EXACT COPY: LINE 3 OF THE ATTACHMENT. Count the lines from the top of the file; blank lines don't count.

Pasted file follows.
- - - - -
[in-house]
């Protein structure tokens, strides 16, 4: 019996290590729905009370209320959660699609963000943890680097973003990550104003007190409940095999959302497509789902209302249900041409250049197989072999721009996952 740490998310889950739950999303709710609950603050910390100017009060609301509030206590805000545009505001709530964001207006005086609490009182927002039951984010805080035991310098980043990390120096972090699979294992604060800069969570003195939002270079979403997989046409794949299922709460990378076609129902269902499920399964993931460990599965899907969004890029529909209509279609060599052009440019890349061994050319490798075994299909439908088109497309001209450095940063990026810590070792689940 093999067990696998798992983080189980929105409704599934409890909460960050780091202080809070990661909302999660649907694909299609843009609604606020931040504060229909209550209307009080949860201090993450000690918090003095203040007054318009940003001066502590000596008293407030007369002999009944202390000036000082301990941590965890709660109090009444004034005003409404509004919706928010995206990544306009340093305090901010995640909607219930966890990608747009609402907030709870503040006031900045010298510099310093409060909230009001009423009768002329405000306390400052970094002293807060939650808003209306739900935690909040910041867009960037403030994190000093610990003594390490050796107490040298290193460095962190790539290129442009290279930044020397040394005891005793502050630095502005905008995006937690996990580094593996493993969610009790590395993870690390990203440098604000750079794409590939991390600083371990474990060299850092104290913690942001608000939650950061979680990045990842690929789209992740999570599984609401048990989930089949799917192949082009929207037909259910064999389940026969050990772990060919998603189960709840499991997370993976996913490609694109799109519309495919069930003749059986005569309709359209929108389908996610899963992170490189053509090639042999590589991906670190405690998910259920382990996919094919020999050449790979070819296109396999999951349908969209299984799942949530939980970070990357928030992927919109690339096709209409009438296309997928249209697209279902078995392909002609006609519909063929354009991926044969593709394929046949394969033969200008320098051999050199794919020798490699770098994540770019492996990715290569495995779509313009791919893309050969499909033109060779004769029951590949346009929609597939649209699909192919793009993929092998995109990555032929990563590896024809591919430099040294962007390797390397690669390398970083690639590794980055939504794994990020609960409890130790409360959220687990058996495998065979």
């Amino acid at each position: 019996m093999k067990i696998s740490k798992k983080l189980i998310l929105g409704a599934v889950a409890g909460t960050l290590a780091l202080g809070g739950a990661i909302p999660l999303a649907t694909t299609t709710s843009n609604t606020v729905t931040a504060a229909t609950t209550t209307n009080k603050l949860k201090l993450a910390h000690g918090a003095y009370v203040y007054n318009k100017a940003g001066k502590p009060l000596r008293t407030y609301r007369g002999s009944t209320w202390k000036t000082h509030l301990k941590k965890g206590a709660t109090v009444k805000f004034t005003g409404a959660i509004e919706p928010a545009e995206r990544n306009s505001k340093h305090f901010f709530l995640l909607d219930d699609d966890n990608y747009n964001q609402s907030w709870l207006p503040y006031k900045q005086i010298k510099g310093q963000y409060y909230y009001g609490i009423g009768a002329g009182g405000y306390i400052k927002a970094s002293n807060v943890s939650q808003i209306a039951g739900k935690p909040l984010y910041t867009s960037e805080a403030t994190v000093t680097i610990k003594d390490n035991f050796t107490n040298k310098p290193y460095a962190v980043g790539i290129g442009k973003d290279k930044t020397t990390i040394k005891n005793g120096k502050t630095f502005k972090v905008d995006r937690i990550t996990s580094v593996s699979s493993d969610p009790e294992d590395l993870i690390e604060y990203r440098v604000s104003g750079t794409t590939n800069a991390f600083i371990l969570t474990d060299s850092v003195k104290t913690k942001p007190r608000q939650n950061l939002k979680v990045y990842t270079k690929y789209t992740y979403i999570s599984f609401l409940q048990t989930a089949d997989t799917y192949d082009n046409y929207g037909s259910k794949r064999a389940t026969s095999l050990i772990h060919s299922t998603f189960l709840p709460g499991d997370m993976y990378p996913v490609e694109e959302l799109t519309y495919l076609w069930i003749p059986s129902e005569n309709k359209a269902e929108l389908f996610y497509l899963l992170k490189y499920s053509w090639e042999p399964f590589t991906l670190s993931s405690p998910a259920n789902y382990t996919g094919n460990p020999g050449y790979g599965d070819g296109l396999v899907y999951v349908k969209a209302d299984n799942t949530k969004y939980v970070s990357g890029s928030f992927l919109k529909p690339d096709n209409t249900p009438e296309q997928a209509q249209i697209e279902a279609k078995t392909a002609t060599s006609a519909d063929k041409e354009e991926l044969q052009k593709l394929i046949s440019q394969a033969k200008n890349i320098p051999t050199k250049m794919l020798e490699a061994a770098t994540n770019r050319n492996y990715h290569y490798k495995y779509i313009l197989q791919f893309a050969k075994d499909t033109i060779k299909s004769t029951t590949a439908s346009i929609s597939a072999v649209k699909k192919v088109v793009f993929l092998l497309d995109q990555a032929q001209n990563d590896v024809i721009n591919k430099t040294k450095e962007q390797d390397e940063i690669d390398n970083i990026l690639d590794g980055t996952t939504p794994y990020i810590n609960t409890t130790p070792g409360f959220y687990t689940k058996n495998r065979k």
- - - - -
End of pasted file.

């Amino acid at each position: 019996m093999k067990i696998s740490k798992k983080l189980i998310l929105g409704a599934v889950a409890g909460t960050l290590a780091l202080g809070g739950a990661i909302p999660l999303a649907t694909t299609t709710s843009n609604t606020v729905t931040a504060a229909t609950t209550t209307n009080k603050l949860k201090l993450a910390h000690g918090a003095y009370v203040y007054n318009k100017a940003g001066k502590p009060l000596r008293t407030y609301r007369g002999s009944t209320w202390k000036t000082h509030l301990k941590k965890g206590a709660t109090v009444k805000f004034t005003g409404a959660i509004e919706p928010a545009e995206r990544n306009s505001k340093h305090f901010f709530l995640l909607d219930d699609d966890n990608y747009n964001q609402s907030w709870l207006p503040y006031k900045q005086i010298k510099g310093q963000y409060y909230y009001g609490i009423g009768a002329g009182g405000y306390i400052k927002a970094s002293n807060v943890s939650q808003i209306a039951g739900k935690p909040l984010y910041t867009s960037e805080a403030t994190v000093t680097i610990k003594d390490n035991f050796t107490n040298k310098p290193y460095a962190v980043g790539i290129g442009k973003d290279k930044t020397t990390i040394k005891n005793g120096k502050t630095f502005k972090v905008d995006r937690i990550t996990s580094v593996s699979s493993d969610p009790e294992d590395l993870i690390e604060y990203r440098v604000s104003g750079t794409t590939n800069a991390f600083i371990l969570t474990d060299s850092v003195k104290t913690k942001p007190r608000q939650n950061l939002k979680v990045y990842t270079k690929y789209t992740y979403i999570s599984f609401l409940q048990t989930a089949d997989t799917y192949d082009n046409y929207g037909s259910k794949r064999a389940t026969s095999l050990i772990h060919s299922t998603f189960l709840p709460g499991d997370m993976y990378p996913v490609e694109e959302l799109t519309y495919l076609w069930i003749p059986s129902e005569n309709k359209a269902e929108l389908f996610y497509l899963l992170k490189y499920s053509w090639e042999p399964f590589t991906l670190s993931s405690p998910a259920n789902y382990t996919g094919n460990p020999g050449y790979g599965d070819g296109l396999v899907y999951v349908k969209a209302d299984n799942t949530k969004y939980v970070s990357g890029s928030f992927l919109k529909p690339d096709n209409t249900p009438e296309q997928a209509q249209i697209e279902a279609k078995t392909a002609t060599s006609a519909d063929k041409e354009e991926l044969q052009k593709l394929i046949s440019q394969a033969k200008n890349i320098p051999t050199k250049m794919l020798e490699a061994a770098t994540n770019r050319n492996y990715h290569y490798k495995y779509i313009l197989q791919f893309a050969k075994d499909t033109i060779k299909s004769t029951t590949a439908s346009i929609s597939a072999v649209k699909k192919v088109v793009f993929l092998l497309d995109q990555a032929q001209n990563d590896v024809i721009n591919k430099t040294k450095e962007q390797d390397e940063i690669d390398n970083i990026l690639d590794g980055t996952t939504p794994y990020i810590n609960t409890t130790p070792g409360f959220y687990t689940k058996n495998r065979k």